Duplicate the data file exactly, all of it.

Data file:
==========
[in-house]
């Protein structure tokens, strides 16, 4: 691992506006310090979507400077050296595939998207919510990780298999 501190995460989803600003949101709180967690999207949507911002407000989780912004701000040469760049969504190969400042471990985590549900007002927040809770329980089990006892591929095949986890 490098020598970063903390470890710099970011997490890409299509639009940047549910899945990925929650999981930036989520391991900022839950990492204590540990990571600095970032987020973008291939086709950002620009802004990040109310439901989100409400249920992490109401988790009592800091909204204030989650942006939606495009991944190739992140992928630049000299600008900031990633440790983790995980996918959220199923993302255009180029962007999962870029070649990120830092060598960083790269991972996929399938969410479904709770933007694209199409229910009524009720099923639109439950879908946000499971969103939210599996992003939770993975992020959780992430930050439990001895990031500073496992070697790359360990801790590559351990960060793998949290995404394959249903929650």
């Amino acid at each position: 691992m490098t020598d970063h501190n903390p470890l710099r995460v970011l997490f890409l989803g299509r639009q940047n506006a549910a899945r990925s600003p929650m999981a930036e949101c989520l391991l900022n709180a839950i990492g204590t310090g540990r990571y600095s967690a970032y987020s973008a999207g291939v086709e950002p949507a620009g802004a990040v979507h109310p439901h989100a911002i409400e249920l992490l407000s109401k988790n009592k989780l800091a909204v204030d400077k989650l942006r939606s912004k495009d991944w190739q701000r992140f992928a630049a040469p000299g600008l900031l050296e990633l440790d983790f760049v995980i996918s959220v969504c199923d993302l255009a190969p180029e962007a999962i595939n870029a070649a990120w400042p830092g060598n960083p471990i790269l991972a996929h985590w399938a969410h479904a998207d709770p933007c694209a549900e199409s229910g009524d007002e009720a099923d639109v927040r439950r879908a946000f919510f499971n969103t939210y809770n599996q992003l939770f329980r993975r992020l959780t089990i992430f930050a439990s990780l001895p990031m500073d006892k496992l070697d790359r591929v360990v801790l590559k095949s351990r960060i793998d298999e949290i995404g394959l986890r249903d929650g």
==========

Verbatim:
[in-house]
């Protein structure tokens, strides 16, 4: 691992506006310090979507400077050296595939998207919510990780298999 501190995460989803600003949101709180967690999207949507911002407000989780912004701000040469760049969504190969400042471990985590549900007002927040809770329980089990006892591929095949986890 490098020598970063903390470890710099970011997490890409299509639009940047549910899945990925929650999981930036989520391991900022839950990492204590540990990571600095970032987020973008291939086709950002620009802004990040109310439901989100409400249920992490109401988790009592800091909204204030989650942006939606495009991944190739992140992928630049000299600008900031990633440790983790995980996918959220199923993302255009180029962007999962870029070649990120830092060598960083790269991972996929399938969410479904709770933007694209199409229910009524009720099923639109439950879908946000499971969103939210599996992003939770993975992020959780992430930050439990001895990031500073496992070697790359360990801790590559351990960060793998949290995404394959249903929650």
């Amino acid at each position: 691992m490098t020598d970063h501190n903390p470890l710099r995460v970011l997490f890409l989803g299509r639009q940047n506006a549910a899945r990925s600003p929650m999981a930036e949101c989520l391991l900022n709180a839950i990492g204590t310090g540990r990571y600095s967690a970032y987020s973008a999207g291939v086709e950002p949507a620009g802004a990040v979507h109310p439901h989100a911002i409400e249920l992490l407000s109401k988790n009592k989780l800091a909204v204030d400077k989650l942006r939606s912004k495009d991944w190739q701000r992140f992928a630049a040469p000299g600008l900031l050296e990633l440790d983790f760049v995980i996918s959220v969504c199923d993302l255009a190969p180029e962007a999962i595939n870029a070649a990120w400042p830092g060598n960083p471990i790269l991972a996929h985590w399938a969410h479904a998207d709770p933007c694209a549900e199409s229910g009524d007002e009720a099923d639109v927040r439950r879908a946000f919510f499971n969103t939210y809770n599996q992003l939770f329980r993975r992020l959780t089990i992430f930050a439990s990780l001895p990031m500073d006892k496992l070697d790359r591929v360990v801790l590559k095949s351990r960060i793998d298999e949290i995404g394959l986890r249903d929650g």